20

While you can get some freezing with speeds around 1/300 (see the first photo below), I would recommend going with faster shutter speeds if you want to take shots of water drops falling or moving away from wet dogs. One thing to keep in mind is that most flashes have a limit on their sync speed, which means that the use of flash will limit your fastest ...


20

Here's a really good case for the application of Okham's Razor. The simplest explanation is that the image was shot outdoors, under the midday sun. The blur was not added in post but is the result of the close shooting distance and relatively wide aperture of f/4. The fast shutter speed was required otherwise the shot would have been overexposed due to the ...


20

Thought experiment time. Assume we'd like a minimum exposure of 1/2000 of a second (500 microseconds) on a 35mm full frame camera. We have a single 'shutter' to move out of the way, and back. We'll tolerate one side of the picture being 10% more exposed than the other, so that means we allow 50μs to move the shutter back and forth. So the shutter has to ...


19

There are probably more formal answers, but for me it boils down to what kind of shot I am looking for. If I want to register something in time (either frozen or moving) then shutter speed is more important than aperture. If I want to register something in space (meaning a deeper or shallower area in focus) then aperture is more important than shutter ...


19

Those listed are full stops. Most cameras allow you to increment shutter speed and aperture in half-stops or one-third stops, and you can select intermediate values manually. If you have the camera set to half-stops, then you'll have 1/350 between 1/250 and 1/500. If you have 1/3 stop increments set, you'll have 1/320 and 1/400 To work these out, a ...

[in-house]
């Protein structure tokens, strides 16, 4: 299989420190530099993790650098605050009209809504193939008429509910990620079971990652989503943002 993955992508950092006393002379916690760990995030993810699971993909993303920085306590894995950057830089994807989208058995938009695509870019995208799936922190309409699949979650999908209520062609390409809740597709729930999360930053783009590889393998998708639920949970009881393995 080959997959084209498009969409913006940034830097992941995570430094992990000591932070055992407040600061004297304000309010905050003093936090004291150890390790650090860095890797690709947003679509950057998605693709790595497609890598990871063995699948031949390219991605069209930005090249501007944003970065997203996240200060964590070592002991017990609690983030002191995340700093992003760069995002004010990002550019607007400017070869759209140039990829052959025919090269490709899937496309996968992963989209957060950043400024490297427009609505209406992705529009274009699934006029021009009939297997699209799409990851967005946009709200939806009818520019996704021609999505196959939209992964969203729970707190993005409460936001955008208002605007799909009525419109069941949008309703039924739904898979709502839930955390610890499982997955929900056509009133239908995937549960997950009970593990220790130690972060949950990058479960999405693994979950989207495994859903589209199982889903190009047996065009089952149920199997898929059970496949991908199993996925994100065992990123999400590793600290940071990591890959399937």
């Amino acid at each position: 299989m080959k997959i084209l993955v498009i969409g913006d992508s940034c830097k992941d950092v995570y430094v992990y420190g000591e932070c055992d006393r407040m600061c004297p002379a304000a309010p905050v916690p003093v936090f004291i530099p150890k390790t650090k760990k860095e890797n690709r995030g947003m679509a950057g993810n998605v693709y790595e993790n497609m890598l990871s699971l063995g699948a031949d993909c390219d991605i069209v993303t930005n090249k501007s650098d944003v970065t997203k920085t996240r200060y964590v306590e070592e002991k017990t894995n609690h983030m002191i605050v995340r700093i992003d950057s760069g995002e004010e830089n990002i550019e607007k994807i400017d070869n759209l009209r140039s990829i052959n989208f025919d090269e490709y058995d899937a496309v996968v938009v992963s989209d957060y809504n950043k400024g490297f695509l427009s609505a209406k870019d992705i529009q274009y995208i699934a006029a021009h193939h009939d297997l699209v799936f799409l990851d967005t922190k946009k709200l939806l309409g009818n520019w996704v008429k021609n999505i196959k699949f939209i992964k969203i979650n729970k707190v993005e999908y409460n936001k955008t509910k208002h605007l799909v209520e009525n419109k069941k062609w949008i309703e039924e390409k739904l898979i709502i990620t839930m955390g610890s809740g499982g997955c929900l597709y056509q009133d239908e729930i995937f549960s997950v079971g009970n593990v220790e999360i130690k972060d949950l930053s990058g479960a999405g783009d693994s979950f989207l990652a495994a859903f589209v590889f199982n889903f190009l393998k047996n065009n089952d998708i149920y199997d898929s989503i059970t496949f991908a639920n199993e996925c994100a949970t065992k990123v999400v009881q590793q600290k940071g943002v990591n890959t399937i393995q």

18

Shutter priority (Tv) gets used for a couple good reasons You want to control the shutter speed (obviously) and don't care about the aperture. You'd use this to have creative control over the shutter speed which mostly involves motion blur. Some techniques that use this are 'dragging the shutter' with flash to create motion streaks and a final 'flash' to ...


18

Shooting manual mode doesn't make you a better photographer, understanding what all the settings effectively do will. Your camera has three basic settings: Aperture: Use this to control depth of field (DoF). This is usually the most important setting to most photographers, as it influences both subject matter and composition. You're not going to be taking ...


18

1/250 of a second is the maximum flash sync speed on Nikon D7000. This is the fastest shutter speed where sensor is fully exposed at a time. On faster shutter speeds, second shutter curtain starts moving before the first curtain has fully opened and there would be no moment where the flash could illuminate whole scene captured by sensor. This speed is ...


18

The camera is likely setting the shutter speed to match the sync speed of the flash. If it was set any faster, you would get black bands of underexposure across your shots, or at the fastest speeds a completely black shot. This is because the shutters would have finished moving to some degree before the flash completed its fire.